The short answer is yes. Domestic employees, such as nannies, household assistants, and elder care providers are hourly employees under the law, and therefore must be paid overtime. The Fair Labor Standards Act (FLSA) provides the framework to determine weekly overtime requirements for household workers. Some states also have laws requiring daily overtime. It is important to understand all applicable rules to determine when overtime pay is due.
Understanding FLSA Overtime for Domestic Employees
The FLSA is a federal law that sets the standards for minimum wage and overtime pay in the United States, including work performed in a domestic setting. According to the FLSA, any employee who works more than 40 hours in a workweek is entitled to receive overtime pay at a rate of one and a half times their regular hourly wage.
Live-Out Domestic Workers
Live-out domestic employees commute to and from work and may work varying hours during the week. For these workers, the standard FLSA overtime rules apply. Any hours worked beyond 40 in a workweek must be compensated at a rate of one and a half times their regular hourly wage. However, state laws for live-out employees may require daily overtime pay, in addition to the federal FLSA requirements.
Live-In Domestic Workers
Live-in domestic workers, on the other hand, have a unique work arrangement. They reside at their place of employment as a requirement of their position and are on duty for extended periods. The FLSA, does not require employers to pay overtime in the case of live-in domestic workers, but does lay out requirements for meal and rest breaks, as well as sleep time. Some states however do require overtime to be paid to live-in employees. Remember you must follow state and federal laws with regards to overtime compensation.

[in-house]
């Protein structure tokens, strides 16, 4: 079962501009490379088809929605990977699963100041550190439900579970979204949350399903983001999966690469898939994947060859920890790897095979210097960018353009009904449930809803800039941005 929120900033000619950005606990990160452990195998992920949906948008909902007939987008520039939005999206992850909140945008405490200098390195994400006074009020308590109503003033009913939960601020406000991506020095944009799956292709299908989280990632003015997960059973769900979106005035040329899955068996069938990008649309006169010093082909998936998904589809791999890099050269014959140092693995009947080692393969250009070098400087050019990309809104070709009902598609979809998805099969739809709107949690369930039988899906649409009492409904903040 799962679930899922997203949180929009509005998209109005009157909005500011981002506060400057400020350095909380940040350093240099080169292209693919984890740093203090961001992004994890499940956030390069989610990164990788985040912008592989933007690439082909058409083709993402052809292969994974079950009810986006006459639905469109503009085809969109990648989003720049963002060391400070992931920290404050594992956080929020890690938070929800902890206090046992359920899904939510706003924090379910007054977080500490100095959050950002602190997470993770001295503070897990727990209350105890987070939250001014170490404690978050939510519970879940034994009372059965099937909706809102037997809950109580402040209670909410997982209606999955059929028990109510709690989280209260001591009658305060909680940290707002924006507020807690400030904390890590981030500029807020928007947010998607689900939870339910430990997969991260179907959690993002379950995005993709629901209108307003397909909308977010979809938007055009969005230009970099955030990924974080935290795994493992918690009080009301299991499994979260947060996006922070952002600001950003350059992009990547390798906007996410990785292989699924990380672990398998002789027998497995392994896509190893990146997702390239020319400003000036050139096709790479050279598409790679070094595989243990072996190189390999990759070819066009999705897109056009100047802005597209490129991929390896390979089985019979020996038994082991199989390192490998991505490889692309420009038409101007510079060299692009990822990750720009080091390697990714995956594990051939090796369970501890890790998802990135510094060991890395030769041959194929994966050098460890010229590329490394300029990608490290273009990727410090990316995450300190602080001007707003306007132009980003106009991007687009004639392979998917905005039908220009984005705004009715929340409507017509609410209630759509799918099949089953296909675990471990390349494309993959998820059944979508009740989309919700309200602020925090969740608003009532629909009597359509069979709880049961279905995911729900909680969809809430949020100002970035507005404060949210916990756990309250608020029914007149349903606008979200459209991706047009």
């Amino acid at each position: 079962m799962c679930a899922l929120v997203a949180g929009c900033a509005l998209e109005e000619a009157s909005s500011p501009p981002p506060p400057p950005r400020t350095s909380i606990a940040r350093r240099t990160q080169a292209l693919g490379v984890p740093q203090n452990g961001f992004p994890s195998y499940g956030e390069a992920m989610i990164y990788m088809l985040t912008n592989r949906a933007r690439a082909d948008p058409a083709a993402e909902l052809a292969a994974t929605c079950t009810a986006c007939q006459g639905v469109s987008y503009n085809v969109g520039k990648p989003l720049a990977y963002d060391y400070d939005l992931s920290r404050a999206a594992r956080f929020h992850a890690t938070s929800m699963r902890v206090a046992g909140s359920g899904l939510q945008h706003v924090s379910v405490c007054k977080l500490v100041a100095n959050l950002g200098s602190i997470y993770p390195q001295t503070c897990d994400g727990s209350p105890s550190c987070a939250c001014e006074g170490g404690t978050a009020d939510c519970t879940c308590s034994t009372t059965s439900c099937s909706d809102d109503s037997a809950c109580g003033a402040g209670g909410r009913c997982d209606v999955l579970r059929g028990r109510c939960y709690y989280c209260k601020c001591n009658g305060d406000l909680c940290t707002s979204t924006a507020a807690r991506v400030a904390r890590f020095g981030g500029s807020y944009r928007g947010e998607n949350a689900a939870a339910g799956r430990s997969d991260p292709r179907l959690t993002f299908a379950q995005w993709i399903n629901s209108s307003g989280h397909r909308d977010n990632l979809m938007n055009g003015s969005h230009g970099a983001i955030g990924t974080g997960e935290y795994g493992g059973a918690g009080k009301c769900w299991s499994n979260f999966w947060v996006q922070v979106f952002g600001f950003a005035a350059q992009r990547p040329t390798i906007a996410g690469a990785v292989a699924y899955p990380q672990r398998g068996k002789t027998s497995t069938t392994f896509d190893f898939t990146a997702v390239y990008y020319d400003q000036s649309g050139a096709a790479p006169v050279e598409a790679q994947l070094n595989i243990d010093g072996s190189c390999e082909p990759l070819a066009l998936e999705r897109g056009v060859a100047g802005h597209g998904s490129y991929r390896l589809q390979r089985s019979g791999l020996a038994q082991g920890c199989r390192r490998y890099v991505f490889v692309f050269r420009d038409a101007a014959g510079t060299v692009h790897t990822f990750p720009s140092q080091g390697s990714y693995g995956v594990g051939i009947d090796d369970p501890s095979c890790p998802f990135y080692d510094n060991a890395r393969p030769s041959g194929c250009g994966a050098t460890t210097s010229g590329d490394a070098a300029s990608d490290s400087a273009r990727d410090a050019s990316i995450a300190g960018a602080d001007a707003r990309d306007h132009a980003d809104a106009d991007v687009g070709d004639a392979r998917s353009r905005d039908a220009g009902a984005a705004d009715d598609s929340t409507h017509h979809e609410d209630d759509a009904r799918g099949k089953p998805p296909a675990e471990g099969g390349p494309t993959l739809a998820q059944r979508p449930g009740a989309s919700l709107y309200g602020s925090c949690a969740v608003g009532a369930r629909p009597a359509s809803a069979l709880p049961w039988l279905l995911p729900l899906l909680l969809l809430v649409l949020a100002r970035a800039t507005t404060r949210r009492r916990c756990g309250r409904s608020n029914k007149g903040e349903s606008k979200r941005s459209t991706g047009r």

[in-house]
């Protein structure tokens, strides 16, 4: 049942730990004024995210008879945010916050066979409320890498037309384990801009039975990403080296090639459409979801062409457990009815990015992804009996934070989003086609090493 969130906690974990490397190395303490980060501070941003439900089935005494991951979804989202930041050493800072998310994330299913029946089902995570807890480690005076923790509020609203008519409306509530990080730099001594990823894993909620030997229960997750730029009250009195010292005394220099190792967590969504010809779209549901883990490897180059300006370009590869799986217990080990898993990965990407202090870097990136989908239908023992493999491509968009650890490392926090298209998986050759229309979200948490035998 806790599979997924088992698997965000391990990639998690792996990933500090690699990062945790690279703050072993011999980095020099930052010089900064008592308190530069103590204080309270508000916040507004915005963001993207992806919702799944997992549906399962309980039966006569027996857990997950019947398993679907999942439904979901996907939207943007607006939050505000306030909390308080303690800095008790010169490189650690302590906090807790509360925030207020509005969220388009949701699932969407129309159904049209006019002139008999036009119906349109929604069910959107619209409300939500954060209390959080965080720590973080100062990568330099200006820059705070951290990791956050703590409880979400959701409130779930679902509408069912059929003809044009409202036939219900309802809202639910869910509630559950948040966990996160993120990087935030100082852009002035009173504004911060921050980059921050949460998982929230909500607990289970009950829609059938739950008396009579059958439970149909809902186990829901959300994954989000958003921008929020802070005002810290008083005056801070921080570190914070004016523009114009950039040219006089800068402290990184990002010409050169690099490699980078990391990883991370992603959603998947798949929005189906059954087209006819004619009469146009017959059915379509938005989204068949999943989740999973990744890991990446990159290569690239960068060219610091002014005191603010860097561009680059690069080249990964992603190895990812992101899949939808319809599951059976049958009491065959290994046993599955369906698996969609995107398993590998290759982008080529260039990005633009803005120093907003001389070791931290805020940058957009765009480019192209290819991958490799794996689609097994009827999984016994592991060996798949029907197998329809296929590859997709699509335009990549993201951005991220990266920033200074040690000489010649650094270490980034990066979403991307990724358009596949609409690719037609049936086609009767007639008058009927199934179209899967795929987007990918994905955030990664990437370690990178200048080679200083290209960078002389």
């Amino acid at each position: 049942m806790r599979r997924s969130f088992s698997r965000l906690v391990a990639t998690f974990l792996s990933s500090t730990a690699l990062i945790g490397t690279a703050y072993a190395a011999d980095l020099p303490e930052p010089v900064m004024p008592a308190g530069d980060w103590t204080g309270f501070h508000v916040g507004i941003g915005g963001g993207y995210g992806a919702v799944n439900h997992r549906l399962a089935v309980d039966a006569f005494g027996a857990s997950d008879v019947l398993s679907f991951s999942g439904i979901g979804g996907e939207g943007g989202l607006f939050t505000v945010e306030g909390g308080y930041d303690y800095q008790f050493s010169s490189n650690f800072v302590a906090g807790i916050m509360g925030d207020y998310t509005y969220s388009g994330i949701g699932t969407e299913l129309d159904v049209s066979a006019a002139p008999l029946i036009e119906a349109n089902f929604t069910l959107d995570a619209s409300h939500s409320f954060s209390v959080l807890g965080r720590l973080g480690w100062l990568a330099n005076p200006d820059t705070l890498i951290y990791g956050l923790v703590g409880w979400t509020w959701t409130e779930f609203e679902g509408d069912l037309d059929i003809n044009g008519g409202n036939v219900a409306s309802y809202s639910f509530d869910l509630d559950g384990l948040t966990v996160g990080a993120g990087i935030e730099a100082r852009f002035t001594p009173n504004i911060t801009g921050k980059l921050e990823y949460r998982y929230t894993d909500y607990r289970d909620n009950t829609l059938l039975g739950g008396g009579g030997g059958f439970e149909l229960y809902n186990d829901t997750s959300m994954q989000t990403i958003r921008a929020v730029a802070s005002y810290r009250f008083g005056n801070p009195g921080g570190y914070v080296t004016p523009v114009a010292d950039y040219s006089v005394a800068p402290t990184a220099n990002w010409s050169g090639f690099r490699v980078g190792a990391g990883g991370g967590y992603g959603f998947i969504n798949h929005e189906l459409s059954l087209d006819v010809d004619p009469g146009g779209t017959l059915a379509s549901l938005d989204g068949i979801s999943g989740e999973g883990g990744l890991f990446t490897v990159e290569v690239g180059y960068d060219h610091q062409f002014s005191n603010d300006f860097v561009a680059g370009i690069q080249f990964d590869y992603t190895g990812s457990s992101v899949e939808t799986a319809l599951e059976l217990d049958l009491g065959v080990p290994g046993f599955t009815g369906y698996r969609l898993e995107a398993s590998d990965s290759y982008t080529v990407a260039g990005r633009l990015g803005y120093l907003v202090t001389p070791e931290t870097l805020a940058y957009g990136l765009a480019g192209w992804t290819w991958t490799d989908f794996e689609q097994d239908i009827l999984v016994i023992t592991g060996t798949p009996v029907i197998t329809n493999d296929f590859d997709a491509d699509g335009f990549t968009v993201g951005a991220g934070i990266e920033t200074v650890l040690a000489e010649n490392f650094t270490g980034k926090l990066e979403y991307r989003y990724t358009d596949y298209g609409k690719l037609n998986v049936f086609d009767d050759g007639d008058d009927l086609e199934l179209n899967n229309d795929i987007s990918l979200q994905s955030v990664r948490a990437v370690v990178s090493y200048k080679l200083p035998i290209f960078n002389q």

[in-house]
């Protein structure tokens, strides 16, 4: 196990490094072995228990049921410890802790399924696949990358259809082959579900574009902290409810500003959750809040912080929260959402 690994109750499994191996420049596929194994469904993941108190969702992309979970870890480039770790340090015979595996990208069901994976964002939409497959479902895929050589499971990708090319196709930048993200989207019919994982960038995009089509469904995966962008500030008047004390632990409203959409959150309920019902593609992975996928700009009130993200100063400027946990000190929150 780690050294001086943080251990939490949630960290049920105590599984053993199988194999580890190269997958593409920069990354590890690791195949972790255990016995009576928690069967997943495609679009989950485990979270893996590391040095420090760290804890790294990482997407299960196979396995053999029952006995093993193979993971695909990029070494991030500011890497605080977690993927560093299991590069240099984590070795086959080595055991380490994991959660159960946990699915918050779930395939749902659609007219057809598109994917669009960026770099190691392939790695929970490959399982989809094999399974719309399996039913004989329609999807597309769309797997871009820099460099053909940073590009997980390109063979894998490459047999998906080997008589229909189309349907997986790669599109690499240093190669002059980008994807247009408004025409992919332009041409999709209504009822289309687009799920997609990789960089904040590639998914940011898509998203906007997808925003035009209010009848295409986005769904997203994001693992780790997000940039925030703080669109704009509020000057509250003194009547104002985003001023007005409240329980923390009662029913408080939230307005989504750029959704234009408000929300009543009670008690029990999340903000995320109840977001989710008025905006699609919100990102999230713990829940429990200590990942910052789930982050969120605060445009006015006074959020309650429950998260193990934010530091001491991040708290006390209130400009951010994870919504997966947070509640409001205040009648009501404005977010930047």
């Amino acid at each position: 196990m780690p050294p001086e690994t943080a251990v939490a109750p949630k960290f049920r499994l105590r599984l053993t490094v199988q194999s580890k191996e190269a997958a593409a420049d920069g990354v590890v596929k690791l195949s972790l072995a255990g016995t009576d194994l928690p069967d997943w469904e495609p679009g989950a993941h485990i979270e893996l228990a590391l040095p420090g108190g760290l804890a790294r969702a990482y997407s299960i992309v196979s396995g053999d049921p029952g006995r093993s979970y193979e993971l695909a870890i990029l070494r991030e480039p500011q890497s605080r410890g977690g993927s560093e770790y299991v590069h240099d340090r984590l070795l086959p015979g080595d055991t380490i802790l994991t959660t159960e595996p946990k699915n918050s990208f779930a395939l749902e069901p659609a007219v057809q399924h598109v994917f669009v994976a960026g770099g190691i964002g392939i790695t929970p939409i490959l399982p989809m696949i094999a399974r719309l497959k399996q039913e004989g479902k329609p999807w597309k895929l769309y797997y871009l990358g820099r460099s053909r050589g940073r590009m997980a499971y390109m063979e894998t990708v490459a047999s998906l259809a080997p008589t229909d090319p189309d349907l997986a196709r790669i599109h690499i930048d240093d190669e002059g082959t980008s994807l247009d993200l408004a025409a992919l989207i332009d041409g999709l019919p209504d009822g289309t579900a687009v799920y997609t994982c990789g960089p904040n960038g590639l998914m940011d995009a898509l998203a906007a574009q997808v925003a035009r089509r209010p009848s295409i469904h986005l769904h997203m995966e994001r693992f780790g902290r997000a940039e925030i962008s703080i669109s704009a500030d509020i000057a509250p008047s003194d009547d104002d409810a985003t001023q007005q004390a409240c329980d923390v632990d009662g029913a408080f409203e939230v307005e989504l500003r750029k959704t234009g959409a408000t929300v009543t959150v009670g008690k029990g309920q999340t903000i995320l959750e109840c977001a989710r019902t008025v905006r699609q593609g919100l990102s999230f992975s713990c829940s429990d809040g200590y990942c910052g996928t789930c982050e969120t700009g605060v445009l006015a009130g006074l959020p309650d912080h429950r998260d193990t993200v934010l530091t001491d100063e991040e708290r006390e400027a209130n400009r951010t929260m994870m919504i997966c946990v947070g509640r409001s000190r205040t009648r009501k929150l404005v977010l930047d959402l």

Additional State Laws
It's important to note that while FLSA provides a federal framework for overtime regulations, some states have additional labor laws domestic employers and employees should be aware of. California, Colorado, and New York, for instance, have state-specific laws which further govern overtime for domestic workers.
In California, domestic workers classified as personal attendants are entitled to overtime pay if they work more than nine hours in a day. Other domestic workers in California are paid overtime after only 8 hours per day, so it is important to determine which classification is correct for your employment situation. In Colorado, the threshold is higher, at 12 hours in a day, and does not differentiate between different types of domestic workers. New York, on the other hand, follows federal FLSA requirements for live-out domestic employees after 40 hours in a week, but does require overtime for live-in employees, once they reach 44 hours.
As you can see, determining when to pay your employee overtime can be complicated, and it's essential to be aware of the specific regulations in your state.
The FLSA sets the federal baseline, but state laws can add complexity to the mix. Employers and employees should always be informed and aware of their rights and responsibilities to ensure fair and legal compensation in the ever-evolving landscape of domestic employment.
If you have questions, HomeWork Solutions can help. Our knowledgeable staff would be happy to speak with you about your specific tax, payroll, and labor law responsibilities. We are open Monday through Friday 8:30am – 7pm ET, and welcome your call.